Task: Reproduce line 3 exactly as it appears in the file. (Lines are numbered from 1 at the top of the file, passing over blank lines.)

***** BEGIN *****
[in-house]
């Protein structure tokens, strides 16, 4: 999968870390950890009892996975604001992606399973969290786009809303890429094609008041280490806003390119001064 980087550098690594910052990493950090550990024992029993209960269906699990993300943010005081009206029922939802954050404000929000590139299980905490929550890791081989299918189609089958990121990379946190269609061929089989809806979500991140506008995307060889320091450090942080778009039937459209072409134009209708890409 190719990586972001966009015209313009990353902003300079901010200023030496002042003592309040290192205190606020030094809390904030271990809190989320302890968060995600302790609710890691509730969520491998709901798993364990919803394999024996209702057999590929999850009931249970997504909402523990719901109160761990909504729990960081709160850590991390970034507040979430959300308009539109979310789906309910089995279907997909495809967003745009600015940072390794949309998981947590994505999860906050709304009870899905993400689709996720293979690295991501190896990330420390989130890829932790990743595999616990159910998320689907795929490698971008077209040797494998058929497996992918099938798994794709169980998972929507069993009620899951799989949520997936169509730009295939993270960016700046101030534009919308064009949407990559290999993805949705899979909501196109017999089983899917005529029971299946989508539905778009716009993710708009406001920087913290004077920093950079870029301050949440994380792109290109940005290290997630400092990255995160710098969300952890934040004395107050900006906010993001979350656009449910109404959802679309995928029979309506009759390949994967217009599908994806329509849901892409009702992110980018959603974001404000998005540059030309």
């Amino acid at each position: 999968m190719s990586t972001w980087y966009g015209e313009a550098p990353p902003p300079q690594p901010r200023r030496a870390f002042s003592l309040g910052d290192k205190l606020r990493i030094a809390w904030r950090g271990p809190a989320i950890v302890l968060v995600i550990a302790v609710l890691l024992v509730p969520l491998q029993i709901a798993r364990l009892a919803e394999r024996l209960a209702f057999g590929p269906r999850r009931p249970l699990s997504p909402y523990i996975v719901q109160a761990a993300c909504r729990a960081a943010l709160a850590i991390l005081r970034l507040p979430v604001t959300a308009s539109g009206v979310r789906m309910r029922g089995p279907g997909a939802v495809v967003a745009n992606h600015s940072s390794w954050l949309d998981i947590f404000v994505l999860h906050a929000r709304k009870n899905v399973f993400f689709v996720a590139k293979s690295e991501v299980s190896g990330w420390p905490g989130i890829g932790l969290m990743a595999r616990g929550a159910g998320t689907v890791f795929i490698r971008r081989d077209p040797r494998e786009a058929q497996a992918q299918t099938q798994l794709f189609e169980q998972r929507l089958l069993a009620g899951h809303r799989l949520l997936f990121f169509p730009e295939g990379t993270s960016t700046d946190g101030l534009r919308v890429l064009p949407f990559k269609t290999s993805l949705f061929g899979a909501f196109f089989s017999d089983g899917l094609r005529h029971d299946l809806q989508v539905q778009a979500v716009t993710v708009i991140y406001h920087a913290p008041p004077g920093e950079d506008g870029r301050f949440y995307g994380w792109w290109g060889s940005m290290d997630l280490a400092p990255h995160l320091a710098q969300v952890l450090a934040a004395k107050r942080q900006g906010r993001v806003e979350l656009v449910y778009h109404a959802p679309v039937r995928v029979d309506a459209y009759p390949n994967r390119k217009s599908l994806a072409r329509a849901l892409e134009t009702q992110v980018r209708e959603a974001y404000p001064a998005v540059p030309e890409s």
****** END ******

């Amino acid at each position: 999968m190719s990586t972001w980087y966009g015209e313009a550098p990353p902003p300079q690594p901010r200023r030496a870390f002042s003592l309040g910052d290192k205190l606020r990493i030094a809390w904030r950090g271990p809190a989320i950890v302890l968060v995600i550990a302790v609710l890691l024992v509730p969520l491998q029993i709901a798993r364990l009892a919803e394999r024996l209960a209702f057999g590929p269906r999850r009931p249970l699990s997504p909402y523990i996975v719901q109160a761990a993300c909504r729990a960081a943010l709160a850590i991390l005081r970034l507040p979430v604001t959300a308009s539109g009206v979310r789906m309910r029922g089995p279907g997909a939802v495809v967003a745009n992606h600015s940072s390794w954050l949309d998981i947590f404000v994505l999860h906050a929000r709304k009870n899905v399973f993400f689709v996720a590139k293979s690295e991501v299980s190896g990330w420390p905490g989130i890829g932790l969290m990743a595999r616990g929550a159910g998320t689907v890791f795929i490698r971008r081989d077209p040797r494998e786009a058929q497996a992918q299918t099938q798994l794709f189609e169980q998972r929507l089958l069993a009620g899951h809303r799989l949520l997936f990121f169509p730009e295939g990379t993270s960016t700046d946190g101030l534009r919308v890429l064009p949407f990559k269609t290999s993805l949705f061929g899979a909501f196109f089989s017999d089983g899917l094609r005529h029971d299946l809806q989508v539905q778009a979500v716009t993710v708009i991140y406001h920087a913290p008041p004077g920093e950079d506008g870029r301050f949440y995307g994380w792109w290109g060889s940005m290290d997630l280490a400092p990255h995160l320091a710098q969300v952890l450090a934040a004395k107050r942080q900006g906010r993001v806003e979350l656009v449910y778009h109404a959802p679309v039937r995928v029979d309506a459209y009759p390949n994967r390119k217009s599908l994806a072409r329509a849901l892409e134009t009702q992110v980018r209708e959603a974001y404000p001064a998005v540059p030309e890409s």